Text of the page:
I really like the article. The change in diet part is fascinating. Note to further readers ... the elevation numbers may have little meaning outside CO. In the Seven Devils mountains south of us here in Moscow, ID ... timberline is about 8000 ft. Further south in the Lost River Range, for example, perhaps 10,000 ft. North of us it lowers even further, 7000 ft, 6000 ft, and so on.
The elevation theory is right in my book, even if our local elevations are different. I hunt an area where the peaks are 8000' and the valleys and wintering areas are 4000'. During the summer and early season most of the big bucks seem to be sub-alpine (above 7000'). In November as a little snow and the rut hit, they seem to move into the 6000' range. Come the first of December they'll come right down near the bottom.
I've got a November tag this year - should be good!
Good article,in my area its all about managment and access,we seem to have good genetics statewide but finding a "big" buck on public ground without the use of a horse or wilderness base camp is a difficult task.For those of us that do our deer hunting on foot you have to be willing to put in some extra time planing a hunt and researching an area if you are going to set your standards high.Our wilderness areas are not impossible to hunt without horses but very few people are willing to work that hard for a deer,I on the other hand am willing to go to the extremes in order to hunt big deer.I love getting back away from roads even when it means cold camps and hunting alone,gives me a good feeling to complete a hunt like that even if i do not take an animal.Here in Montana there are many areas with outstanding genetics and good deer numbers the problem is that they are private ground,and that is why the "big" deer numbers are high on those places.The ones I hunt on have strict quotas on bucks that are set by the landowners who live on the ground and know the deer better than any biologist.Many of these big ranchs allow a small amount of public hunting each year but get a bad rap from the hunters who didnt get access,if they let everyone who asked in the place would be shot out and nobody would want to hunt there.One of my familys ranchs sits right in the midlle of one of the best elk trophy areas in the state where there are 10 bull tags drawn each year,we allow any lucky hunter who draws one of these tags access as does my uncle whos land borders the ranch,almost all the land owners in that trophy area do,becuse they know there are only 10 tags each year they have no problem opening thier land to the hunters.The same area is a designated mule deer area and we do not allow access to hunt deer,the reason for this is that the deer numbers are at an a 50 year low in our area due to high predator numbers,my own family does not hunt deer in that area due to the extremly low numbers.From what i have seen it takes landowner involvment to produce good trophy deer in my area and gaining access to the areas that have them is not as difficult as it seems,it would amaze you how doors start to open for you when you offer to help fix fence in the spring or brand calves in the fall.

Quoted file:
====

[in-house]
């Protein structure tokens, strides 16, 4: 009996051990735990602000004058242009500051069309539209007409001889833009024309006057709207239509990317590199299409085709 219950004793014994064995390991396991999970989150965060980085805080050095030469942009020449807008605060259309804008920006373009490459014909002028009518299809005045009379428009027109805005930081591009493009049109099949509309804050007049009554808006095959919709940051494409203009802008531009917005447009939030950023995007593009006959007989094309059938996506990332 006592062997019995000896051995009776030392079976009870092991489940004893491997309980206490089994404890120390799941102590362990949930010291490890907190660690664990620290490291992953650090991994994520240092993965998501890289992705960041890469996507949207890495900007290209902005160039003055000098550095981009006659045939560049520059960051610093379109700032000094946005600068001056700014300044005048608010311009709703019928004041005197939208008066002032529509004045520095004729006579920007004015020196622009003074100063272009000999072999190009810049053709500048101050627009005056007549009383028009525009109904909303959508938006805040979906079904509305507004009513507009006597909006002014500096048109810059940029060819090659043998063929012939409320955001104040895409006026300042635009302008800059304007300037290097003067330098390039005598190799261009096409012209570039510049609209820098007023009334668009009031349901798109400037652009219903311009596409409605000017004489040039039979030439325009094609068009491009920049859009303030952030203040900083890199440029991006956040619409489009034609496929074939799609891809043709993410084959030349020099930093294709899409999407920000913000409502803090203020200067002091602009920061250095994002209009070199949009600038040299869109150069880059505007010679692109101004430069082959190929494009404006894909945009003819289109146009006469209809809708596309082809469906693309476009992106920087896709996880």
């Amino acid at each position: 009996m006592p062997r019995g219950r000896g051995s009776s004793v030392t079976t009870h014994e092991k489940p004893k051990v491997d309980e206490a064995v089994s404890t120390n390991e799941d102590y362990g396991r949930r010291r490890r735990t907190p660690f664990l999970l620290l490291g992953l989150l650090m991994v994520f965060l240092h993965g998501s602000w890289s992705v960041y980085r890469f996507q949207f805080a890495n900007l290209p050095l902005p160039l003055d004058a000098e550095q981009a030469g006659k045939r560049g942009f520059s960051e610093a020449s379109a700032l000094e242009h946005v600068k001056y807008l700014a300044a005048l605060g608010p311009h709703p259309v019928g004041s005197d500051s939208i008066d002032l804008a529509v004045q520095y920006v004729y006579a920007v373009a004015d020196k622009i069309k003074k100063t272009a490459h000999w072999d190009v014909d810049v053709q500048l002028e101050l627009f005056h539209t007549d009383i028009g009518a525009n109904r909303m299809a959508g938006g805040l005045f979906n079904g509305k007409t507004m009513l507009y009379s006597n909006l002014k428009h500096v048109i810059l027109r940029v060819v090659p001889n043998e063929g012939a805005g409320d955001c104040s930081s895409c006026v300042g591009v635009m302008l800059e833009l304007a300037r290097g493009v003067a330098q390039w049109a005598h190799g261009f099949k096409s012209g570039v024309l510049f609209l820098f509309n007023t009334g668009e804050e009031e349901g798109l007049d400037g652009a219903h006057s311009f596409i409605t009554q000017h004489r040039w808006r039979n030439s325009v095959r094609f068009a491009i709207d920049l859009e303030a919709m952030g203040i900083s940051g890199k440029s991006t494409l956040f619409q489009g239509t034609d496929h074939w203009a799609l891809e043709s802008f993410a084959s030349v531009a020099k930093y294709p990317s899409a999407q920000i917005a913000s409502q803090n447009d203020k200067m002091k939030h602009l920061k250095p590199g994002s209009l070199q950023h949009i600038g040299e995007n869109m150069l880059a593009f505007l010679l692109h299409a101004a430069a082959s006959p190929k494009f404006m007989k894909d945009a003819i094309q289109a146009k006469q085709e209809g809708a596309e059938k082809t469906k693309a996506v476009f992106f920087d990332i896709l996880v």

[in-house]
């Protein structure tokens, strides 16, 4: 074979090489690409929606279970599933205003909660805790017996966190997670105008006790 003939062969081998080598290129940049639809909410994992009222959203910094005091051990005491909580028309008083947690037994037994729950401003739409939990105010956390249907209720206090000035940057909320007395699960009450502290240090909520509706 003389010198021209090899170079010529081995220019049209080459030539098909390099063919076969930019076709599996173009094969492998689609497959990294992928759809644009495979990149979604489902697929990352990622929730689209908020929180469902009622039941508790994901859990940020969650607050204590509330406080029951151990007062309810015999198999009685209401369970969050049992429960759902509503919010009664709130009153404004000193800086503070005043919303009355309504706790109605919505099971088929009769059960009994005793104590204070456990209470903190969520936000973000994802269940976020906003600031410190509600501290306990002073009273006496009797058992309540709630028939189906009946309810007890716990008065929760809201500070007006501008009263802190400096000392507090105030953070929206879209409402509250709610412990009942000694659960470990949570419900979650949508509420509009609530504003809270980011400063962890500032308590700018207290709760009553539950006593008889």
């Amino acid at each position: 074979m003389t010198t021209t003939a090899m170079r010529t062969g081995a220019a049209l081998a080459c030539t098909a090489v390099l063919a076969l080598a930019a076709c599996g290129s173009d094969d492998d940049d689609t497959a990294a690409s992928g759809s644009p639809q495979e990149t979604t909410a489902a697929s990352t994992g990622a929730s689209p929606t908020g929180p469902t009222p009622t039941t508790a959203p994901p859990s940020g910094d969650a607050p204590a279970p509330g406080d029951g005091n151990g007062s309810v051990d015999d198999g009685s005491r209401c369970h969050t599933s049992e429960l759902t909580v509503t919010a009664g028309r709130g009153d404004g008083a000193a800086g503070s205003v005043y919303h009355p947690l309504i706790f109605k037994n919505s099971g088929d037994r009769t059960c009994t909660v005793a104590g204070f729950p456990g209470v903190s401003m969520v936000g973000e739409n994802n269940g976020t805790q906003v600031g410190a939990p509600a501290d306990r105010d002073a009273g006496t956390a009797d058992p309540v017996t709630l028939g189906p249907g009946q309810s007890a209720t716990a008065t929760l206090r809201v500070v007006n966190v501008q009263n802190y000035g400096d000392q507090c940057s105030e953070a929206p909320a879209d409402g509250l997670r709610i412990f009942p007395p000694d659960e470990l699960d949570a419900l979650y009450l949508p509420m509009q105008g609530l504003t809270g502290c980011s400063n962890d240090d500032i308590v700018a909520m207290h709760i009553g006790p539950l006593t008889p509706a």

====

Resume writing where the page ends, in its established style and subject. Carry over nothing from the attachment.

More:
Good Article...you summed up in a couple of pages what took me and my father in law a couple of years to figure out. We hunt the Meeker area as often as we can get drawn and had to learn those lessons the hard way.
Rack Size-My daughter shot a great 4x4 out in the plains between Meeker and Craig. It is only 21" wide, but came out to 182 inches!!! The taxidermist asked to keep it for 6 months and took it on the road to the Sportsmans Exhibitions as it is truly impressive to look at!!!! Not the widest or tallest, but just an awesome rack!!
I hope not too many people read this article and put it to use!!!!!!!!!
Great article, I found it to be very much the truth. The bucks I have been watching seem to be at a little lower elevations, but the get off the wheeler and walk really rang home. Also the part about the ruff terrain and escape routes are really a bigger part than most hunters consider, or can recognize. That's exactly how I harvested a 30" inch buck with deep forks and mass. After many years of mistakes it finally all seemed to make sense.
Jim Zumbo, Craig Boddington, Ron Spomer and Wayne Van Zwoll are all solid contributers to the modern hunting literature. Through their gifts (both hunting and writing) they make us better hunters. Whether it is letting us learn from their mistakes or by teaching us new techniques,they help us harvest more game. But I suggest looking to the oldies, the fathers of the outdoor writing craft, to learn tricks that you might have not used.
I chose to shoot the 270 winchester because I grew up...